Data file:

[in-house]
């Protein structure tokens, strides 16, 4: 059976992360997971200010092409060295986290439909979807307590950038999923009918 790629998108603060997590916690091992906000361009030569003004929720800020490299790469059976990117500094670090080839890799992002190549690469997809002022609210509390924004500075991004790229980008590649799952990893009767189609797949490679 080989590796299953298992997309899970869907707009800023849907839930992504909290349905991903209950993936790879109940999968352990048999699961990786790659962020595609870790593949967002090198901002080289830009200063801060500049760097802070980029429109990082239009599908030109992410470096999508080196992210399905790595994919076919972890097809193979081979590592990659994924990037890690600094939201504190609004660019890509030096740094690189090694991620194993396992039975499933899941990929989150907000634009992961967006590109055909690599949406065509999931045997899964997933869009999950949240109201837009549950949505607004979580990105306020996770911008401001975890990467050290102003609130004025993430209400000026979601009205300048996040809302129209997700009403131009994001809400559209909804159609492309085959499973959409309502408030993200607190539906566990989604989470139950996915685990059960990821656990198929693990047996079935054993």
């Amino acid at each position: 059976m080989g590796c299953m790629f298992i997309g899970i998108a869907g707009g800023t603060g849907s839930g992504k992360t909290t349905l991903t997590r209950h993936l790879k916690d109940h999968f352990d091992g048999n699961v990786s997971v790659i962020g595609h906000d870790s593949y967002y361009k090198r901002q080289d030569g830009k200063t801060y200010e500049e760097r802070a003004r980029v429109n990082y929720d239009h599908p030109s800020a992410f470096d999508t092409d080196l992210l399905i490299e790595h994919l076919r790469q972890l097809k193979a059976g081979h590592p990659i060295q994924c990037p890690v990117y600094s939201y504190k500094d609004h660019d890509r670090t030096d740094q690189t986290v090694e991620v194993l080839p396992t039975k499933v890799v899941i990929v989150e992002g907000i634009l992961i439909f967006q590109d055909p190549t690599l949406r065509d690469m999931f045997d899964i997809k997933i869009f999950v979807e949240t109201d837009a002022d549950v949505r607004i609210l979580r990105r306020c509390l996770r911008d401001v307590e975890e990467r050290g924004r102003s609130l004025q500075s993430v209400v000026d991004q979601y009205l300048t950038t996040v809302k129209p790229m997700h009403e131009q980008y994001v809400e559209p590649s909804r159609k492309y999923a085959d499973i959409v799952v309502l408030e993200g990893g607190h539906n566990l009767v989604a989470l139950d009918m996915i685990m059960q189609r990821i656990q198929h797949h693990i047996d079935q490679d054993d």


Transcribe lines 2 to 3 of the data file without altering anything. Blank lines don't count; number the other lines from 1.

């Protein structure tokens, strides 16, 4: 059976992360997971200010092409060295986290439909979807307590950038999923009918 790629998108603060997590916690091992906000361009030569003004929720800020490299790469059976990117500094670090080839890799992002190549690469997809002022609210509390924004500075991004790229980008590649799952990893009767189609797949490679 080989590796299953298992997309899970869907707009800023849907839930992504909290349905991903209950993936790879109940999968352990048999699961990786790659962020595609870790593949967002090198901002080289830009200063801060500049760097802070980029429109990082239009599908030109992410470096999508080196992210399905790595994919076919972890097809193979081979590592990659994924990037890690600094939201504190609004660019890509030096740094690189090694991620194993396992039975499933899941990929989150907000634009992961967006590109055909690599949406065509999931045997899964997933869009999950949240109201837009549950949505607004979580990105306020996770911008401001975890990467050290102003609130004025993430209400000026979601009205300048996040809302129209997700009403131009994001809400559209909804159609492309085959499973959409309502408030993200607190539906566990989604989470139950996915685990059960990821656990198929693990047996079935054993």
């Amino acid at each position: 059976m080989g590796c299953m790629f298992i997309g899970i998108a869907g707009g800023t603060g849907s839930g992504k992360t909290t349905l991903t997590r209950h993936l790879k916690d109940h999968f352990d091992g048999n699961v990786s997971v790659i962020g595609h906000d870790s593949y967002y361009k090198r901002q080289d030569g830009k200063t801060y200010e500049e760097r802070a003004r980029v429109n990082y929720d239009h599908p030109s800020a992410f470096d999508t092409d080196l992210l399905i490299e790595h994919l076919r790469q972890l097809k193979a059976g081979h590592p990659i060295q994924c990037p890690v990117y600094s939201y504190k500094d609004h660019d890509r670090t030096d740094q690189t986290v090694e991620v194993l080839p396992t039975k499933v890799v899941i990929v989150e992002g907000i634009l992961i439909f967006q590109d055909p190549t690599l949406r065509d690469m999931f045997d899964i997809k997933i869009f999950v979807e949240t109201d837009a002022d549950v949505r607004i609210l979580r990105r306020c509390l996770r911008d401001v307590e975890e990467r050290g924004r102003s609130l004025q500075s993430v209400v000026d991004q979601y009205l300048t950038t996040v809302k129209p790229m997700h009403e131009q980008y994001v809400e559209p590649s909804r159609k492309y999923a085959d499973i959409v799952v309502l408030e993200g990893g607190h539906n566990l009767v989604a989470l139950d009918m996915i685990m059960q189609r990821i656990q198929h797949h693990i047996d079935q490679d054993d």